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Ford Foundation grant to aggregate the impact of young African leaders


The Ford Foundation has awarded a grant to the African Leadership Institute to help young African leaders across the continent reach critical mass in influencing the direction the continent is headed.  The $800,000 grant will be used to assist AFLI in networking young leaders across the continent as well as set up a community of practice so that solutions developed by young leaders can be shared and replicated. The grant was awarded and accepted by AFLI in the last quarter of 2017 for disbursement over a three-year period. 

The grant was written and submitted by AFLI CEO Jackie Chimhanzi, and in it, she says Africa's development challenges can be attributed to one major factor - a lack of effective leadership. 

Apart from AFLI's excellent Tutu Leadership programme, there are a number of other organisations offering leadership training in Africa.  However, despite this programmatic response to the challenge of ineffective leadership, the impact has not been as great as hoped.  The reasons, it is suggested, is twofold.  The first is that individually, these programmes produce leaders that are often isolated.  The second is that there is a need to harness ideas from across the population divide – men, women and youth – to take Africa forward, and in particular, making a concerted effort to support young leaders. 

The project has three key objectives in relation to young African leaders:

  • To map the landscape of African leadership initiatives across the continent of which findings will be captured in a report to be launched in August in Nairobi.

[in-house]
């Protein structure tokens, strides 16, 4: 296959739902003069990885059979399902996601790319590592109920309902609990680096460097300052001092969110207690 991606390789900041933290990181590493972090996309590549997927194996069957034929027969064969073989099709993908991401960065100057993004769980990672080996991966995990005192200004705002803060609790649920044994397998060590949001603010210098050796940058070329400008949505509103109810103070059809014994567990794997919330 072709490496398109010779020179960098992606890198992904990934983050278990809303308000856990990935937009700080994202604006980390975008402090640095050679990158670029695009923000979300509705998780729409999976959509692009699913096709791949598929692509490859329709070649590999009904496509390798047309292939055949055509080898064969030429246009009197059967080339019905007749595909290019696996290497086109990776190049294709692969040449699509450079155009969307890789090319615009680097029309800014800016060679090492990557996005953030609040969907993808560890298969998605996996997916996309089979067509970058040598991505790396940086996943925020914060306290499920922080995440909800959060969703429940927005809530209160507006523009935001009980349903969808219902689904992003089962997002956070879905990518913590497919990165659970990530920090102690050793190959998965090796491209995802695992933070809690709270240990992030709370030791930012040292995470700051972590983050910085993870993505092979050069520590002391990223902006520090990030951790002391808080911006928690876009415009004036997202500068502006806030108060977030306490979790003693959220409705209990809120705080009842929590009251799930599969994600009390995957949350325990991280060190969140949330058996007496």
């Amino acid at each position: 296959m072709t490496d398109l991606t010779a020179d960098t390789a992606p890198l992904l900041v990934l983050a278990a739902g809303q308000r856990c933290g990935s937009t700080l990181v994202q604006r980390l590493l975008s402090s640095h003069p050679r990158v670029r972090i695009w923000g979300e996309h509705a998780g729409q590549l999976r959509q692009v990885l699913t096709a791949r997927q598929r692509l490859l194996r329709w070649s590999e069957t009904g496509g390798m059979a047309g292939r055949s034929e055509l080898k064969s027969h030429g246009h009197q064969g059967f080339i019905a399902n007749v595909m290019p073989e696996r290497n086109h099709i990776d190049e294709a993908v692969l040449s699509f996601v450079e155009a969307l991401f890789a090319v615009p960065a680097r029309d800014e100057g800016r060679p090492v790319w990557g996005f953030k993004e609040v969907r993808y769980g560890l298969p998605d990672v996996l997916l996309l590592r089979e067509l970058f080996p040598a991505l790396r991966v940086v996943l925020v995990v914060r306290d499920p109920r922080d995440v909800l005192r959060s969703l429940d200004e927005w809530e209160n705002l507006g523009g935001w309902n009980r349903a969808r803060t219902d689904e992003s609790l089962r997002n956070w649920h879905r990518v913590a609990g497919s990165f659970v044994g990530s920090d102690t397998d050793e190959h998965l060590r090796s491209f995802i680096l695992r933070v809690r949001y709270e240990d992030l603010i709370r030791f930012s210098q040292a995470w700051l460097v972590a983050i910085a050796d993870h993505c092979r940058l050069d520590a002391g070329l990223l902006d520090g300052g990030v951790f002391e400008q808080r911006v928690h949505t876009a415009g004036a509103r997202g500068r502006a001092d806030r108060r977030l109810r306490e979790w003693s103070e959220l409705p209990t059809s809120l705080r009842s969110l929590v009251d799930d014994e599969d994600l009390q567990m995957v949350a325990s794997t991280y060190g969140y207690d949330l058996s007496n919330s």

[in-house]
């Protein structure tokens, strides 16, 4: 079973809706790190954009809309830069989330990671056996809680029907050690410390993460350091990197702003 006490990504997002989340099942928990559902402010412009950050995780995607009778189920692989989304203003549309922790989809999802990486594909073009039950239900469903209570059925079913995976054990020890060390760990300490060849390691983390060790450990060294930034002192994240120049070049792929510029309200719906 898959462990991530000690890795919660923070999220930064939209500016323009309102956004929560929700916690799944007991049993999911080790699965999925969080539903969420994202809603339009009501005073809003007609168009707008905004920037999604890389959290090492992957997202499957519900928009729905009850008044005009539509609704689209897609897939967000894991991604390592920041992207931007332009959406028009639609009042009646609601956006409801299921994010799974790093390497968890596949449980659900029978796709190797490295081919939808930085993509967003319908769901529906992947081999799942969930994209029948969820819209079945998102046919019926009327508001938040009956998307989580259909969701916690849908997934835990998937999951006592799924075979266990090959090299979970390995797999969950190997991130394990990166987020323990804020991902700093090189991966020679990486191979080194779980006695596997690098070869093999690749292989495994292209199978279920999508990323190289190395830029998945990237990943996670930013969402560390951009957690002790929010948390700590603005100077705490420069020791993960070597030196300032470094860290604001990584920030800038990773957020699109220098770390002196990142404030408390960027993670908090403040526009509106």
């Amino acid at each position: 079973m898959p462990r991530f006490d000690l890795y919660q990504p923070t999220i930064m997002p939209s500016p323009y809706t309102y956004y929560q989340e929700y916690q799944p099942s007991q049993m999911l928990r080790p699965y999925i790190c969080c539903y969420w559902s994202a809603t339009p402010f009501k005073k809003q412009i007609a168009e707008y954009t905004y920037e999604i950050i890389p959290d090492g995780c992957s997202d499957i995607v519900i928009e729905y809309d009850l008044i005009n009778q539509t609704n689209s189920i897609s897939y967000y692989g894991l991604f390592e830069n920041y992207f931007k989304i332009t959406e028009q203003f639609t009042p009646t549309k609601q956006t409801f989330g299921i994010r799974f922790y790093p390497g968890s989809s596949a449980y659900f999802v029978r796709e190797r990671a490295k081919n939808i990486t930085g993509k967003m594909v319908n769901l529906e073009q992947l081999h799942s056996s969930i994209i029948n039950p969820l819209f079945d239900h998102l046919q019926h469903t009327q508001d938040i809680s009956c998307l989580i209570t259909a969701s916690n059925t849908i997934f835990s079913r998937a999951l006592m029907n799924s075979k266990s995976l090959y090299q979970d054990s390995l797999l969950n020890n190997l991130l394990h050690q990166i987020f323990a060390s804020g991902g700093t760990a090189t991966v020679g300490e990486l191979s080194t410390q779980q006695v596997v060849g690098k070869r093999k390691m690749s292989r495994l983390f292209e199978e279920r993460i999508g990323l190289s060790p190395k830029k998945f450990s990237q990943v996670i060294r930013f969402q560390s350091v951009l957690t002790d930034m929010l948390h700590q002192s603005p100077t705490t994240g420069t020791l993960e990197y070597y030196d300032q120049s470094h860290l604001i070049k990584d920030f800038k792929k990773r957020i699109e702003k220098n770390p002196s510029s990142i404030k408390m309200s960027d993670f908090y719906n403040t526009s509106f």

• To develop a platform where young people – from across different leadership networks - can identify synergies, engage and collaborate, resulting in the conceptualisation and execution of collective agendas and activities that drive the African developmental agenda forward. These efforts will be directed by an Advisory Board consisting of young African leaders and co-chaired by two young African leaders.
  • To build a Community of Practice consisting of the curators of various African youth initiatives where collaboration can be explored, and experiences and best practices are documented and shared so that learning across and between programmes is enhanced.

By addressing these three objectives, it is hoped that collectively young leaders can begin changing the direction of the continent.

The grant will fund capacity at AFLI to manage this project, including the software that will be needed to facilitate networking, and connecting the curated communities of young leaders. More information on the project will be posted on the AFLI website as the project develops.

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Wednesday, 07 December 2022

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